Archive for the ‘Equipment’ Category

camping report

Well that was fun. I had forgotten just how *dark* skies can get! Thankfully the moon didn’t rise until late in the evening, which left plenty of visual opportunities before bed.

Some of the objects I saw:

  • Saturn and Titan with my 30×100 binos – it was easy to make out the rings (though not separate rings), and Titan was there in all its miniscule glory 😆
  • It was dark enough to see the Coal Stack
  • I reckon I actually saw Eta Carinae without the need of the binos, and of course seeing it through the binos was great fun
  • A satellite. I shall need to check stellarium to try to figure out which one it was
  • some meteors

Post to Twitter Post to Facebook

going camping. What’s to see?

So I’m going camping up at Poona for this easter long weekend. Should be fun; fishing, relaxing, reading, relaxing, playing board games, swimming… oh and relaxing.
The skies shouldn’t be too bad except for the moon still being between about 83% and 64% luminous over the 3 nights we’re there.

My star gazing goals for the trip are:

  • Obtaining data (and even submitting a report if possible) at the location for the globeatnight.org project
  • Trying to pick out Saturn’s rings with my 30×100 binoculars.
  • Maybe having a look at Eta Carinae or some of the other bright DSOs visible at this time of year.

Post to Twitter Post to Facebook

ISS sighting – saw it!

I saw the ISS for about 3 minutes on Sunday April 10th. huzzah! I know it’s been there for years, and will be there for many more, but hey: this is what amateur astronomy is all about! 😀
I’m surprised it was so bright. I saw it with the naked eye and also trained my 30×100 binos on it. It seemed to just be a bright blob; not sure whether i was out of focus, or whether my eyes were failing me (I had been inside all day staring at a computer, and for a good 5-10 mins before the sighting time everything at a distance was doubled)

Unfortunately the long April 11 sighting opportunity was a no-go due to clouds.

Post to Twitter Post to Facebook

ISS sighting for my region

So it would appear there is a good 5-minute opporunity to view the ISS from Brisbane / Gold Coast region next week. Hopefully my Arnold Schwarzenegger arms (a pre-requisite for owning 30×100 binoculars without a tripod) will be up to the challenge of tracking it! I don’t think I’d be able to track it with the telescope very easily; that would involve leaning over on a weird angle, trying to find the sat through the finder scope, getting the focus right, using an appropriate eyepiece, and guiding it by hand.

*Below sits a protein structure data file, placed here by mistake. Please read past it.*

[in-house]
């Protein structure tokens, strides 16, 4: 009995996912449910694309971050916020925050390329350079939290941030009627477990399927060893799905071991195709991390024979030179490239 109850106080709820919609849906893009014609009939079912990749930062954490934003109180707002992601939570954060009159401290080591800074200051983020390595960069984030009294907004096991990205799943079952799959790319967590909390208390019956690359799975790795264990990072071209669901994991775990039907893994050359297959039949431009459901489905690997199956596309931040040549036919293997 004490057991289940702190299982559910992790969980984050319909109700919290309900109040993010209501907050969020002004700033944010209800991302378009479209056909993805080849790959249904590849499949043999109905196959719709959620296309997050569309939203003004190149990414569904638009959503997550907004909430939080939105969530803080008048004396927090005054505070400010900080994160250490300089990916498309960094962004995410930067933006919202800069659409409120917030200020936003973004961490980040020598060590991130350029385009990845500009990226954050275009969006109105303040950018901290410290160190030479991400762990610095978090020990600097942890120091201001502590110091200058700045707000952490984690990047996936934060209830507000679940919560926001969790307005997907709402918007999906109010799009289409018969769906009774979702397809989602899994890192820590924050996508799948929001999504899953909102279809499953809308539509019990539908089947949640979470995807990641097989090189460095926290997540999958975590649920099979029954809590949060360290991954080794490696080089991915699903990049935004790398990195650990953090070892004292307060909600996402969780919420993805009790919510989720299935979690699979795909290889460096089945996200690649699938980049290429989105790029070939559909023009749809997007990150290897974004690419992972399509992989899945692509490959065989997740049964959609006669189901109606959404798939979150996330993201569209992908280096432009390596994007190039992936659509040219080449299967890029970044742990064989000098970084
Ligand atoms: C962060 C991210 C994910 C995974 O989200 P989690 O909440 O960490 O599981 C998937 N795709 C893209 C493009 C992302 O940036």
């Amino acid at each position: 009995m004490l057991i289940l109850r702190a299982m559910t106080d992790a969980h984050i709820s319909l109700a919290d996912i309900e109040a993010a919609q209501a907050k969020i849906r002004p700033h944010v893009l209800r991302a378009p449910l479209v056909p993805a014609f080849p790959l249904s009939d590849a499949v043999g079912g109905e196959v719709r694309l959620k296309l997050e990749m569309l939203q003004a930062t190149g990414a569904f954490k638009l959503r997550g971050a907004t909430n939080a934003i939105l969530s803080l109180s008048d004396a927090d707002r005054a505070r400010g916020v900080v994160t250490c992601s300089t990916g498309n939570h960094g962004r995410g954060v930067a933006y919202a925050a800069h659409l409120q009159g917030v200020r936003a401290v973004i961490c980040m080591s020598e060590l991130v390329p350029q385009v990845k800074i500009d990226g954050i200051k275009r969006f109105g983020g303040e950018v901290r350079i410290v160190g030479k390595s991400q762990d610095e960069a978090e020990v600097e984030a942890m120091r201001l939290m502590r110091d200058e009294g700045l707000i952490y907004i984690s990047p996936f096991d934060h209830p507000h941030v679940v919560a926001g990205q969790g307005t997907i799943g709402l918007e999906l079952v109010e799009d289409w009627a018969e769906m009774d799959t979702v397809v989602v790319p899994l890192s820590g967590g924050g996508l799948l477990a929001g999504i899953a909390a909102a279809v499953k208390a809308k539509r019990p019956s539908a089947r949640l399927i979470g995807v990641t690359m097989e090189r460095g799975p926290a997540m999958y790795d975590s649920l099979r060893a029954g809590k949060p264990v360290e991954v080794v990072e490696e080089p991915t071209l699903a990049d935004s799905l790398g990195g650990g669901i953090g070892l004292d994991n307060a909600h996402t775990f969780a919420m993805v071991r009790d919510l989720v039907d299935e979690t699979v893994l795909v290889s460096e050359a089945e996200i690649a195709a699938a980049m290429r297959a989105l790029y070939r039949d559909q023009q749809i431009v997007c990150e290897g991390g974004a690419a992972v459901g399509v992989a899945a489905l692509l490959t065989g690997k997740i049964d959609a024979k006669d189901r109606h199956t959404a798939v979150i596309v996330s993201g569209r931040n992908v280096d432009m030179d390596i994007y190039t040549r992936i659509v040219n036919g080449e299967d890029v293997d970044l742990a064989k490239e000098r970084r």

SATELLITE LOCAL DURATION MAX ELEV APPROACH DEPARTURE
DATE/TIME (MIN) (DEG) (DEG-DIR) (DEG-DIR)
ISS Fri Apr 08/06:45 PM 1 14 10 above S 14 above SSE
ISS Sat Apr 09/07:10 PM 1 27 11 above SW 27 above SW
ISS Sun Apr 10/06:01 PM 4 18 10 above S 11 above E
ISS Mon Apr 11/06:26 PM 5 88 11 above SW 16 above NE
ISS Tue Apr 12/06:53 PM 2 16 16 above WNW 11 above NNW
ISS Thu Apr 14/06:09 PM 1 14 14 above NW 11 above NNW
ISS Tue Apr 19/05:47 AM < 1 13 10 above NNE 13 above NNE

We shall see.

Post to Twitter Post to Facebook

more star gazing

A great night to be viewing the heavens: the temperature has dropped off, not a cloud in the sky, not too much of a breeze. Visual magnitude is about a 6, and earth hour was on lol.

Tonight I saw with my 1200mm 8″ dob (with 25 and 10mm eyepieces):

  1. Saturn and four of its moons! Titan, Tethys, Dione and Rhea.  :O
  2. Eta Carinae
  3. Tarantula nebula
  4. the Alpha Centauri double star
  5. tracked a satellite for a bit across the sky with my 25mm ep from southwest to south! Thankfully I have Stellarium and there just happened to be a sat passing over the right spot at the right time – Radio-Sputnik 15!

Awesomesauce!

Post to Twitter Post to Facebook

nasa, observational astronomy

STS-129 Ascent Video Highlights

I love it when NASA does this sort of thing… have a watch, it’s really good.
Here’s a direct download of the 400mb 640×480 mpeg file.

On another note it is probably worth mentioning that I saw Neptune for the first time with my 25×100 binoculars a couple of weeks ago (well, a few months ago)… and yes, it is blue!
I also saw the Galilean moons – Io, Europa, Ganymede, and Callisto.  They were just dots, but still it was amazing. The binoculars were strong enough, though, to show Jupiter quite clearly as a small disc rather than a dot too.

Post to Twitter Post to Facebook

Search
Categories
Archives

You are currently browsing the archives for the Equipment category.